Students’ ability to be independent problem solvers comes with giving the students agency. It seems ironic that what we need to do to make our kids more independent is to do less! I stepped back and put my kids in front of their learning about six years ago.  It has changed how I teach and deepened my respect for students and who they are as individuals.  Children are honest and motivated to learn, let’s make sure we aren’t standing in the way.

November 2017 Twitter Chat


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  1. This is such a great reminder. I think I need to readdress some of my procedures and routines at this point in the year, because my 8th graders need to move a little more toward independence. It also doesn’t help that I tend to “hover” as a teacher – I had this realization when reading a classroom management book – so I need to take a step back too! Like you said, kids know what they can handle and can often hold themselves accountable – thanks for the reminder!


  2. This topic is one that I circle back to with my colleagues regularly. We have a curriculum that is student-centered and is based on choice with limits. I began reaching out to a wider audience through blogging and have done trouble-shooting with my students as well. I still have the “Can I go …” groups and those who chuckle when they interrupt a conference and I say, “Is the room burning?” I’d love to read more on this and hear other’s suggestions!


  3. I was just thinking of how to make my second grade writers more independent. I love the idea of having a classroom job to check on writing supplies each day.


  4. I love the idea of giving the students choice and decision making over the answers to their questions. One strategy we use often in our co-teaching room is telling students, “I trust you to answer your own question.” This is giving them confidence and power over their choices and also minimizing interruptions to the valuable writing time.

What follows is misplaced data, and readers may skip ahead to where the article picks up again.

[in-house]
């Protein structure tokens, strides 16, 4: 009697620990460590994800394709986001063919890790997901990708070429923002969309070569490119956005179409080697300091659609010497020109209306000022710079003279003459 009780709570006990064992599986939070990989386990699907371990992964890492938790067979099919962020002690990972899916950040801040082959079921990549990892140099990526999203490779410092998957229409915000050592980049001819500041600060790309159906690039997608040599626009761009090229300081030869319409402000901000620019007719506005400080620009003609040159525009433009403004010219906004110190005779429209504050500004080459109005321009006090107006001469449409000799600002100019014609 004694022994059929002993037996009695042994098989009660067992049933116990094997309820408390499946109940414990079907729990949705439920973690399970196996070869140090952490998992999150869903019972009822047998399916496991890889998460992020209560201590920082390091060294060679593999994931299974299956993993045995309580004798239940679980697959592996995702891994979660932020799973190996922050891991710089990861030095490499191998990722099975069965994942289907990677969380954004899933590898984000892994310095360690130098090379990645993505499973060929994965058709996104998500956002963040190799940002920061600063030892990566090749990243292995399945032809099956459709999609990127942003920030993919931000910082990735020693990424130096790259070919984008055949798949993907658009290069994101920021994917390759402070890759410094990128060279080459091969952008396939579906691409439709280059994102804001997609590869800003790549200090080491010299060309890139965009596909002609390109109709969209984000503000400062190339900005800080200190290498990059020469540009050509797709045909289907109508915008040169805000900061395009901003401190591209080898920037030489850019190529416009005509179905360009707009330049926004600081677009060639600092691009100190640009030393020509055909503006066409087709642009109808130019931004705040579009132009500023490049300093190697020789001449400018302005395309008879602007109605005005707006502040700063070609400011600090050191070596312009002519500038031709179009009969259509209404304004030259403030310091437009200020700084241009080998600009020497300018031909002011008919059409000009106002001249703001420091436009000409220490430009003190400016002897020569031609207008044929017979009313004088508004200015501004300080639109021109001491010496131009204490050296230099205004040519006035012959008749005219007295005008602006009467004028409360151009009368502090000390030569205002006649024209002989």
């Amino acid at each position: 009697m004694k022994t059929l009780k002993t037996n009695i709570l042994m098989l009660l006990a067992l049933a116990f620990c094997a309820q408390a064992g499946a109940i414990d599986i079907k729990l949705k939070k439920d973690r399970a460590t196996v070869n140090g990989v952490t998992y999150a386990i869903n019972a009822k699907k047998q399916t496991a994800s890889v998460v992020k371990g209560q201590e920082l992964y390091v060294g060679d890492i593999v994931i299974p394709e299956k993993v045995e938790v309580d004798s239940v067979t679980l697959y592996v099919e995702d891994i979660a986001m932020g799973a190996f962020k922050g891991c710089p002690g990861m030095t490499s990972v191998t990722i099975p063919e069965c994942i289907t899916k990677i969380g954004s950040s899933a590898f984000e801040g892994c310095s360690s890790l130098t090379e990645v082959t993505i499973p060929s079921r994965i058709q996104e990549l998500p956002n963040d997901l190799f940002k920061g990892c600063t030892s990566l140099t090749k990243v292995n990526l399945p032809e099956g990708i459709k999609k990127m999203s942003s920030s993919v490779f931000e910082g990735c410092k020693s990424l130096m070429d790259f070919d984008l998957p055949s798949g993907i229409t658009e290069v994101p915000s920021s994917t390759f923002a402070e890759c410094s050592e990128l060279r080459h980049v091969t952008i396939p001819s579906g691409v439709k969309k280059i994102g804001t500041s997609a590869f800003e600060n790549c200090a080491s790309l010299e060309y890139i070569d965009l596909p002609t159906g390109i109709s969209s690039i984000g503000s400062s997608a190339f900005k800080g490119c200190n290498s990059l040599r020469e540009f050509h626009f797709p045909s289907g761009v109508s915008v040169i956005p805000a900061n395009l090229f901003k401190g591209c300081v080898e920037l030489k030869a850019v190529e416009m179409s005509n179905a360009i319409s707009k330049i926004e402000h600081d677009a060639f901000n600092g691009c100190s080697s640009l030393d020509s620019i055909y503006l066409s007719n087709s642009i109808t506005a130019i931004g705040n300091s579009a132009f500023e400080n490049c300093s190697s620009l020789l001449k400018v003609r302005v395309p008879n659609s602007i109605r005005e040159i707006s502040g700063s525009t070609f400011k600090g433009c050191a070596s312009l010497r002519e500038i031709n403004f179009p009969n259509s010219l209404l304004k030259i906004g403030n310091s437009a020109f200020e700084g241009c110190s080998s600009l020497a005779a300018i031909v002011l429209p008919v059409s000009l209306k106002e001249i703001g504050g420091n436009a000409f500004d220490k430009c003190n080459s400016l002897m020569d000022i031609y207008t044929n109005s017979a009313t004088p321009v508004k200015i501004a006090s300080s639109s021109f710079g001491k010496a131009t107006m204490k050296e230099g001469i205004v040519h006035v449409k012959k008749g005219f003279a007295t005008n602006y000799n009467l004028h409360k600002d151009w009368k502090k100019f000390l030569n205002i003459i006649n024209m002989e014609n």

5. My 3rd graders often ask questions out of habit or a need for reassurance. When I am certain they can answer the question themselves, I have been working on responding, “Can you answer your own question?” and just smiling at them silently. Nine times out of ten, the kid will have a revelation after just a second or two. I check in with them later and praise them for their independence.


  6. I spend may hours setting up a writing workshop and am sometimes dismayed at how many questions that are confidence-based pop up in the first minutes of independent writing time. I pop on my little plastic crown and say that the queen is conferring with a student and that I can only be interrupted when the 5-minute session with that student is over. Sounds like a book I can use!


  7. I struggle teaching writing as it is, and then when the lesson is over, ALL of the questions that I THOUGHT I addressed in the lesson, come flooding back. I need help!


  8. As a middle school ENL teacher in NYS, I do a lot of co-teaching and have some of the same sorts of questions as kids: “Where is the extra paper? Pencils? Glue?, etc.” This entry reinforces the need to make sure the kids as well as all the support staff know where everything is. Having time and “tours” in the beginning of the year make a lot of sense. Thank you!


  9. It took a while but my fifth graders have stopped asking questions, Can I write about this? Can we do that? I did this through Sacred Writing Time. I am happy to say that about 90 percent of my fifth grade writing students love to write. I am still working on the other 10 percent!


  10. We were just discussing these concerns and possible solutions in both our first and fourth grade Professional Learning Communities. The book would be wonderful to reference support for student learning.


  11. I also stepped back and gave my learners more voice about 6 years ago. It is scary at first but I was amazed at the results, impressed by their ability to direct their learning. I also felt less stressed and became a much happier and creative teacher.